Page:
The 2007 Maserati MC12 Versione Corse is a track-only hypercar of everyone’s dreams.
When you’ve got more money than you know what to do with, you’ve got a few options on how to spend it. You can go the Bill Gates route and start a philanthropic group that tries to cure AIDS and tackle real issues facing humanity. You can go the Elon Musk route and make flamethrowers, electric cars, and a rocket that can go to Mars. You can go the Jeff Bezos route and issue flowery press releases that ultimately do nothing to convince anyone that you’re a nice guy.
Or you can just blow it all on a fancy toy like the MC12 Versione Corsa.
The Maserati MC12 was made back in the day when Ferrari and Maserati were essentially the same company, and so was based on the same chassis as the Ferrari Enzo and FXX. It wasn’t nearly as popular and mostly was just made for homologation purposes in order to make the MC12 GT1 racer which won the FIA GT Manufacturers Cup in 2005.
The MC12 Corsa is based on the GT1, only it was made for stupidly rich people and not racing teams. But otherwise, the cars are virtually identical.
Under the hood is the same 6.0-L naturally aspirated V12 engine as the GT1, which produces 745 hp--122 more horses than the regular, road-going MC12. Zero to sixty is done in just 3.6 seconds, with a top speed of 205 mph. Power is routed to the rear wheels via a 6-speed sequential semi-automatic transmission with paddle shifters.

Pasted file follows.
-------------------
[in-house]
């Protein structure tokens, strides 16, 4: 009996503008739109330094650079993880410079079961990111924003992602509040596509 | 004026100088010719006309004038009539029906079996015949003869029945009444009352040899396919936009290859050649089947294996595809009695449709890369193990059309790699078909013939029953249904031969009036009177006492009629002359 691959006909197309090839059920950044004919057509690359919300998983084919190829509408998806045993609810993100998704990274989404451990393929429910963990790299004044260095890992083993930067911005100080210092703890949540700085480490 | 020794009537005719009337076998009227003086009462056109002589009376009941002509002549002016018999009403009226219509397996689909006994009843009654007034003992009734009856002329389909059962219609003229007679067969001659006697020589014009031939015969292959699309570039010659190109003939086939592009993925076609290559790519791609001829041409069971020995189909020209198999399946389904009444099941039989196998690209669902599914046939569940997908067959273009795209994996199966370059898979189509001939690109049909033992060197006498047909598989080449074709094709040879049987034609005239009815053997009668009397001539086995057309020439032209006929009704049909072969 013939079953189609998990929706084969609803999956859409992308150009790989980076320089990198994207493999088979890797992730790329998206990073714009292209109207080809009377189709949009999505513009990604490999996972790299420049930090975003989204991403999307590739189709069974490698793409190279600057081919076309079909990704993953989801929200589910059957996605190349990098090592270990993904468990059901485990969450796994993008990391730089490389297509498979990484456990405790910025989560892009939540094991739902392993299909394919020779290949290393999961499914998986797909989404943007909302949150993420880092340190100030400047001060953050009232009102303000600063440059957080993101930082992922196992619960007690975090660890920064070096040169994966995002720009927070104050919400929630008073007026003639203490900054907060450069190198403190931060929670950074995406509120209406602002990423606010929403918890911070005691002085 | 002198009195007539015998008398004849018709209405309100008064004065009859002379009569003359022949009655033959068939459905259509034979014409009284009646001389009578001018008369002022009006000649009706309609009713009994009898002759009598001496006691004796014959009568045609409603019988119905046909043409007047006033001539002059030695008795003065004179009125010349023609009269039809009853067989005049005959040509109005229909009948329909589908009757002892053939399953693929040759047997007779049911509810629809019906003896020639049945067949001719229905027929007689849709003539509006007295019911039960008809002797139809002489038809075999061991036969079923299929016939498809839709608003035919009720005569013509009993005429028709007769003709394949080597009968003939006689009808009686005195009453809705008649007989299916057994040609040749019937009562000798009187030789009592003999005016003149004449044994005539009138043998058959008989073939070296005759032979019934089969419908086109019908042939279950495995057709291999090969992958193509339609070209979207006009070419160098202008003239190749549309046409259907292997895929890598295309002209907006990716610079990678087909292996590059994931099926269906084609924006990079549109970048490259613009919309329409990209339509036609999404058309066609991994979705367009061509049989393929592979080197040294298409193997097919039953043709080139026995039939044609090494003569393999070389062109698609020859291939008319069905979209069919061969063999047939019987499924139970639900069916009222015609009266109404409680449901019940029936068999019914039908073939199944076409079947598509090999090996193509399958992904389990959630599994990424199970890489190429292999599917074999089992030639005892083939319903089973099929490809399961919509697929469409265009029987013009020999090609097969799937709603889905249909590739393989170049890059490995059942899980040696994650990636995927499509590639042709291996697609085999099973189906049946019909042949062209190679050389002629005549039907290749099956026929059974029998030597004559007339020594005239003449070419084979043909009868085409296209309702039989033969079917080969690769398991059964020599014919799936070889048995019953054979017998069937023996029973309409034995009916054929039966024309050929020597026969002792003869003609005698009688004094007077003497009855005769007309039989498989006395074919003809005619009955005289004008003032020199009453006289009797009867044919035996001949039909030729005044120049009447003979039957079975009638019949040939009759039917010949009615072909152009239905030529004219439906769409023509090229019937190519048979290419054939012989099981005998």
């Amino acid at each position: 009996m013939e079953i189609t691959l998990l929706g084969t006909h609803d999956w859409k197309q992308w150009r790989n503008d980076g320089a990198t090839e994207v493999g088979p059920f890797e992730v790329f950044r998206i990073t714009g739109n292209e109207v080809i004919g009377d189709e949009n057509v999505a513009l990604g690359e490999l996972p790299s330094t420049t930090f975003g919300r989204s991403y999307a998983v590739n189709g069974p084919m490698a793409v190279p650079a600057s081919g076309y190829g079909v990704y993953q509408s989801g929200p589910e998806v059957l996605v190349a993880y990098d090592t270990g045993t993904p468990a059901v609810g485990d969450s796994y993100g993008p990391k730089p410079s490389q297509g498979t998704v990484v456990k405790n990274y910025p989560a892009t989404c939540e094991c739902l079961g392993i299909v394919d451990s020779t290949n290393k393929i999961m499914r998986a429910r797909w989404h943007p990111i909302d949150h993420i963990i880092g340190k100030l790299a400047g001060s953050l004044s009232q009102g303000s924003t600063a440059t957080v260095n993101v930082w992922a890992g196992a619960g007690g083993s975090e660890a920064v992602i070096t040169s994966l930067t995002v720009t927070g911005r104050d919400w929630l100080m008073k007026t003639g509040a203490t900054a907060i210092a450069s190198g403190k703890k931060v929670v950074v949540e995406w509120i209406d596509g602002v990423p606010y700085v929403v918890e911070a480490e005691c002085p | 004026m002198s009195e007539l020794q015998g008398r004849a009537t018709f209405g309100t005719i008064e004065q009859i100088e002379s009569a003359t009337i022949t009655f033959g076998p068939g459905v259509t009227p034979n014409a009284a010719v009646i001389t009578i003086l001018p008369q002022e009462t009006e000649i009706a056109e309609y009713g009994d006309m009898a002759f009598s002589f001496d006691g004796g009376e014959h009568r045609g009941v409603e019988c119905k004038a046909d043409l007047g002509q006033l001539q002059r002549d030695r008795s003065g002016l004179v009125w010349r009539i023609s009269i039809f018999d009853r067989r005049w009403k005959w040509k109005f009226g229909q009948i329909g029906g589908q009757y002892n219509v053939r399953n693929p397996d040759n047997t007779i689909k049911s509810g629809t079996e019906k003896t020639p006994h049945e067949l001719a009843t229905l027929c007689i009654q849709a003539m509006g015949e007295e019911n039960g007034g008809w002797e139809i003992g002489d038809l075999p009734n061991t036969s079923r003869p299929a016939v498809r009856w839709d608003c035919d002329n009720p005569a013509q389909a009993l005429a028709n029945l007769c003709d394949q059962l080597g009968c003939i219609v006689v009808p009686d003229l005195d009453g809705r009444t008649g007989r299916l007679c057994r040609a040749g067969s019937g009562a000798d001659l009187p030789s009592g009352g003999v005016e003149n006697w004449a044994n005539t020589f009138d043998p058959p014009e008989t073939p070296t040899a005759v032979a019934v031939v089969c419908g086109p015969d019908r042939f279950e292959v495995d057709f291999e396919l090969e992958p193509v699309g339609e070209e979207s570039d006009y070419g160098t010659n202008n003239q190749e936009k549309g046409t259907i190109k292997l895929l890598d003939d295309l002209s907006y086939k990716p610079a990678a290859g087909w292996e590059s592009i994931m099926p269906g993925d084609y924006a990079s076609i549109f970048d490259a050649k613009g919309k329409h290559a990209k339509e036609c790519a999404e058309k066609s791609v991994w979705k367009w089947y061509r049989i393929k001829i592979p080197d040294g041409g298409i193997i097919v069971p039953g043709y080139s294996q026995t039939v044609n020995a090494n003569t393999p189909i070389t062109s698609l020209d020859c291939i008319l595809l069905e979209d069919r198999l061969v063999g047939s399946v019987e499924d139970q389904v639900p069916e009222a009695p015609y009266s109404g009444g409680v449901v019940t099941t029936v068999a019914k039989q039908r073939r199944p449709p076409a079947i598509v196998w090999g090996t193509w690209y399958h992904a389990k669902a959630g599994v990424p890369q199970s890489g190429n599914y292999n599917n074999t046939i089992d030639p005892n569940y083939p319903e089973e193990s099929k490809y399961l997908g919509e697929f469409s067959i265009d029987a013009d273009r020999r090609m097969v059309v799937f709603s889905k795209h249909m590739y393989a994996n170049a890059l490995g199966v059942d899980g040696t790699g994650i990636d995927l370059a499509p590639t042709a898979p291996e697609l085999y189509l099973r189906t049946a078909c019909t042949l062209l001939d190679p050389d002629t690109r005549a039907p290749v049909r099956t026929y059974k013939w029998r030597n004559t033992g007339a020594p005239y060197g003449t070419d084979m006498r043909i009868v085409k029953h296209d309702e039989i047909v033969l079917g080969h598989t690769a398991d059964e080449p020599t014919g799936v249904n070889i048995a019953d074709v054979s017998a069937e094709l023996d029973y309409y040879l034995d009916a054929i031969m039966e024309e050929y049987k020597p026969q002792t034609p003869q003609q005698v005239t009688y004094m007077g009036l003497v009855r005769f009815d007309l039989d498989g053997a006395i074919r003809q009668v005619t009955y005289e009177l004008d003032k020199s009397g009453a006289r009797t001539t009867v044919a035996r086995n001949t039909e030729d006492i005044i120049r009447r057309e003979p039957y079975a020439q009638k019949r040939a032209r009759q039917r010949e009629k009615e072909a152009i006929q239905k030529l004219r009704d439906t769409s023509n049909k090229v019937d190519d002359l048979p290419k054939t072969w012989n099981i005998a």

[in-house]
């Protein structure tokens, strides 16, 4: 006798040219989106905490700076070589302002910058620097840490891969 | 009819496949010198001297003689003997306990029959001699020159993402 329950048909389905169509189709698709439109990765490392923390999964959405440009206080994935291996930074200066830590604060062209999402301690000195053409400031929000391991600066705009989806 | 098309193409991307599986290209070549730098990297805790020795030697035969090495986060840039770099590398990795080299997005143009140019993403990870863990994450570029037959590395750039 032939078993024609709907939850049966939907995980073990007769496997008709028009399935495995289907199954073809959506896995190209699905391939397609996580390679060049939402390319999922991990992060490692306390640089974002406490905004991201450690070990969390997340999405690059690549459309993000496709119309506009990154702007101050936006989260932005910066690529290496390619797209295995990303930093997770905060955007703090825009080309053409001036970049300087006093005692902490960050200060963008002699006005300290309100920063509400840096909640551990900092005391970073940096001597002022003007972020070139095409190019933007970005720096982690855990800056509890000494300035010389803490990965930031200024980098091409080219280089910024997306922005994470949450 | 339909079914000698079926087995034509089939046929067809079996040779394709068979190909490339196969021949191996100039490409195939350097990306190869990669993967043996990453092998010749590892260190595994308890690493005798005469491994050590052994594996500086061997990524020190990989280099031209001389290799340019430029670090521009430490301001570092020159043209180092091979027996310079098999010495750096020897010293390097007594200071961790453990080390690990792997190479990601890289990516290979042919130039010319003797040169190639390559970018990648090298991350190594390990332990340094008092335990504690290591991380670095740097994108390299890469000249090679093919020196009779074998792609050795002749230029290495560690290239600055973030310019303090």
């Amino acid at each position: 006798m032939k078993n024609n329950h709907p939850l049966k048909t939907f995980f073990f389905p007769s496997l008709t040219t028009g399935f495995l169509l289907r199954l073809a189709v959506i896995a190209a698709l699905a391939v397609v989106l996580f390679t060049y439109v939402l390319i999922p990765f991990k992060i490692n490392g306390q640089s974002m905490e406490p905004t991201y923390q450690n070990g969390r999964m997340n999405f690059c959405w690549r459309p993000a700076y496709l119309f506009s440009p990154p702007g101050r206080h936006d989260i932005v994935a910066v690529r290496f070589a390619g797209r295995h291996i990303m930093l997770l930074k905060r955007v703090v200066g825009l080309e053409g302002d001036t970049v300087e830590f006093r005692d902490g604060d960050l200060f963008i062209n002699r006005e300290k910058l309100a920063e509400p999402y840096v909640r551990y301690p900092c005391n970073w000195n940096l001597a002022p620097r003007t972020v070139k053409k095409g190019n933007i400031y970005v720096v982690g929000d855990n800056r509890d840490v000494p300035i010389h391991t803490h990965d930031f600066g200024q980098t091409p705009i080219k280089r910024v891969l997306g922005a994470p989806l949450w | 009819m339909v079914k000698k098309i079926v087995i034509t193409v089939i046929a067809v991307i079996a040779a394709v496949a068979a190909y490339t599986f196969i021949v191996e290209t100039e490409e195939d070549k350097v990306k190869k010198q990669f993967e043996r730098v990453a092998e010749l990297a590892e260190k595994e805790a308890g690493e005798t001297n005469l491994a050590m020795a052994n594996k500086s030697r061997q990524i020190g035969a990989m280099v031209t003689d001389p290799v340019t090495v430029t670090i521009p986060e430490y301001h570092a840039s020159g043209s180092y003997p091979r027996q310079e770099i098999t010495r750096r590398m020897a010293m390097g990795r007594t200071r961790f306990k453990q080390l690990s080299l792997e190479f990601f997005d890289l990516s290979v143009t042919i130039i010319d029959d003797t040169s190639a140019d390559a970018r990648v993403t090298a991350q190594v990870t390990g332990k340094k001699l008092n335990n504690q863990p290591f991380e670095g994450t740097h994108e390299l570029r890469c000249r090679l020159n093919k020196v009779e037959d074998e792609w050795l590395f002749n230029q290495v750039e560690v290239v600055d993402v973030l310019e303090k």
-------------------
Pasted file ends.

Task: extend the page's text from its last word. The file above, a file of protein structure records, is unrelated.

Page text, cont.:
The interior of the MC12 Corsa is still covered in as much Alcantara as Maserati could get away with, but everything else that made it a luxury car has been removed. There’s no air conditioning, radio, or anything to electronically assist the driver like stability control or anti-lock brakes. This car was made during a time when such electronic gizmos were considered “impure” and not utterly necessary to prevent the billionaire amateur driver from crashing his ride.
Only 12 MC12 Corsas were ever made, and they all came in the same color: Blue Victory. Each sold originally for $1.47 million US, which in today’s dollars would be closer to $1.74 million. That's a lot for a car that you can't drive on the road.
One such model is now for sale at Pagani of Beverly Hills (and with thanks to Jalopnik for pointing us to it). The price is unlisted, but it’s one of those “if you have to ask, you probably can’t afford it” sort of deals.